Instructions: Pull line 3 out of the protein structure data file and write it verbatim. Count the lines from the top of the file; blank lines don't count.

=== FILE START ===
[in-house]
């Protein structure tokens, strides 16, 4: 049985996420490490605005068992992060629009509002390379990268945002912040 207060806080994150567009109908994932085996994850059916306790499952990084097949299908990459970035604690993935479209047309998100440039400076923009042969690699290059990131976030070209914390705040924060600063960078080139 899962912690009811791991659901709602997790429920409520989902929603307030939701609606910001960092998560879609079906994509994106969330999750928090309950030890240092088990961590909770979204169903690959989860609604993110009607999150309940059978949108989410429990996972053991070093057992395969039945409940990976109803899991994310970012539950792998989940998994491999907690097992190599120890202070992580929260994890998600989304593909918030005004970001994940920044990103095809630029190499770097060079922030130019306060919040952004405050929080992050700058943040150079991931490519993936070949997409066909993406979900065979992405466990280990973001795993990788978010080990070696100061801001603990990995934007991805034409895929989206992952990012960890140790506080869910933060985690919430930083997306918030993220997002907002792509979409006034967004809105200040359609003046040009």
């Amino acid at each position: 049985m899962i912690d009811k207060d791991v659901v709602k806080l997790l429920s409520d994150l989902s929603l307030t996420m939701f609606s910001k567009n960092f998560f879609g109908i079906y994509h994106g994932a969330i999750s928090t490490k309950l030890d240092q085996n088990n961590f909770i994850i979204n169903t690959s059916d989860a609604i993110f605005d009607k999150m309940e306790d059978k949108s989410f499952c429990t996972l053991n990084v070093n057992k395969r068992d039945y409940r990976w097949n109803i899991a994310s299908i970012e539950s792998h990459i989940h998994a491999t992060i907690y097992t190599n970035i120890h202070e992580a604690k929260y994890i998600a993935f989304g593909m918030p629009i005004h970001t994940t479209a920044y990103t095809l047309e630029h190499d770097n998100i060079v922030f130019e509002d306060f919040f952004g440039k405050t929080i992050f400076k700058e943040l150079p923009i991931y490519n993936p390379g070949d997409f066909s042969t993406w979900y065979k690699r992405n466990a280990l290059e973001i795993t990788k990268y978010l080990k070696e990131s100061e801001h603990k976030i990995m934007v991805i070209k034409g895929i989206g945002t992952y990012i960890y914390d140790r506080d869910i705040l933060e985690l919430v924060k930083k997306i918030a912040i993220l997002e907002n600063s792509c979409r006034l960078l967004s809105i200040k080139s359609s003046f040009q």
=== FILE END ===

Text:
């Amino acid at each position: 049985m899962i912690d009811k207060d791991v659901v709602k806080l997790l429920s409520d994150l989902s929603l307030t996420m939701f609606s910001k567009n960092f998560f879609g109908i079906y994509h994106g994932a969330i999750s928090t490490k309950l030890d240092q085996n088990n961590f909770i994850i979204n169903t690959s059916d989860a609604i993110f605005d009607k999150m309940e306790d059978k949108s989410f499952c429990t996972l053991n990084v070093n057992k395969r068992d039945y409940r990976w097949n109803i899991a994310s299908i970012e539950s792998h990459i989940h998994a491999t992060i907690y097992t190599n970035i120890h202070e992580a604690k929260y994890i998600a993935f989304g593909m918030p629009i005004h970001t994940t479209a920044y990103t095809l047309e630029h190499d770097n998100i060079v922030f130019e509002d306060f919040f952004g440039k405050t929080i992050f400076k700058e943040l150079p923009i991931y490519n993936p390379g070949d997409f066909s042969t993406w979900y065979k690699r992405n466990a280990l290059e973001i795993t990788k990268y978010l080990k070696e990131s100061e801001h603990k976030i990995m934007v991805i070209k034409g895929i989206g945002t992952y990012i960890y914390d140790r506080d869910i705040l933060e985690l919430v924060k930083k997306i918030a912040i993220l997002e907002n600063s792509c979409r006034l960078l967004s809105i200040k080139s359609s003046f040009q």